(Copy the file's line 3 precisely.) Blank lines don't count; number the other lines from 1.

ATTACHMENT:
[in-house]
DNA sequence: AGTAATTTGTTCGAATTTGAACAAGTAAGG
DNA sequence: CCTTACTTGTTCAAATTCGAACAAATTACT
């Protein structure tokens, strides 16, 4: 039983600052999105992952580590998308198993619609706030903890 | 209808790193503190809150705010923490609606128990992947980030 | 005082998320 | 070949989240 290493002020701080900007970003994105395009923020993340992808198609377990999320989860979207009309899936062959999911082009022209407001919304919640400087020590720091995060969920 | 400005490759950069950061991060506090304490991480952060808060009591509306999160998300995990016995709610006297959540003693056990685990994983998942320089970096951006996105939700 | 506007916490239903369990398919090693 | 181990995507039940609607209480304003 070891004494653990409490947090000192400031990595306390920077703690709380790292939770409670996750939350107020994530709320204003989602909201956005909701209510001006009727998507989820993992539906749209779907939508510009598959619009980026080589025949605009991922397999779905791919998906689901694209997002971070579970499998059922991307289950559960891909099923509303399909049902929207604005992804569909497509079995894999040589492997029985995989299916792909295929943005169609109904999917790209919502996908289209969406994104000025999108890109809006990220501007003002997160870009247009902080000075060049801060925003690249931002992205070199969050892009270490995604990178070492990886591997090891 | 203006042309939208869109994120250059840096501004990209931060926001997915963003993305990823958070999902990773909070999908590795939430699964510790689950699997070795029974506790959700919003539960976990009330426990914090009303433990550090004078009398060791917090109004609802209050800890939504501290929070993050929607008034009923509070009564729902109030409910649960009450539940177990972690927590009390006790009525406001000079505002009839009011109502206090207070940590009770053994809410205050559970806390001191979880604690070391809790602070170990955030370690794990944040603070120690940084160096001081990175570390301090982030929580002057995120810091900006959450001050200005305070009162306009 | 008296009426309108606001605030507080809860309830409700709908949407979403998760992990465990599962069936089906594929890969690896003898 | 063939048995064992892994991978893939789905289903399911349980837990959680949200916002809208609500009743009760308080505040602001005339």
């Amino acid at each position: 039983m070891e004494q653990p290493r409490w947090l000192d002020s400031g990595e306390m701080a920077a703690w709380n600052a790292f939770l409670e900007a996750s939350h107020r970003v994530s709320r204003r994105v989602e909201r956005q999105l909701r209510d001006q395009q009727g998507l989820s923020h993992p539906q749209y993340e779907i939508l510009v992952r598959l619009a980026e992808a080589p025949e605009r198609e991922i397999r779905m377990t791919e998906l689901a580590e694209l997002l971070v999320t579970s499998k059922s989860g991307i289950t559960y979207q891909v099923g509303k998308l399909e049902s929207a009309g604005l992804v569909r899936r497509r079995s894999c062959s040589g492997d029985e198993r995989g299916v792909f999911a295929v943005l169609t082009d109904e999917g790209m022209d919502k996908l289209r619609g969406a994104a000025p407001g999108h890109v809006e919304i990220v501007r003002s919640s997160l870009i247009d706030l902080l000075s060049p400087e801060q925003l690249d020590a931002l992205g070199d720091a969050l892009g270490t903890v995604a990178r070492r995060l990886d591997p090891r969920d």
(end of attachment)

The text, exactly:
DNA sequence: CCTTACTTGTTCAAATTCGAACAAATTACT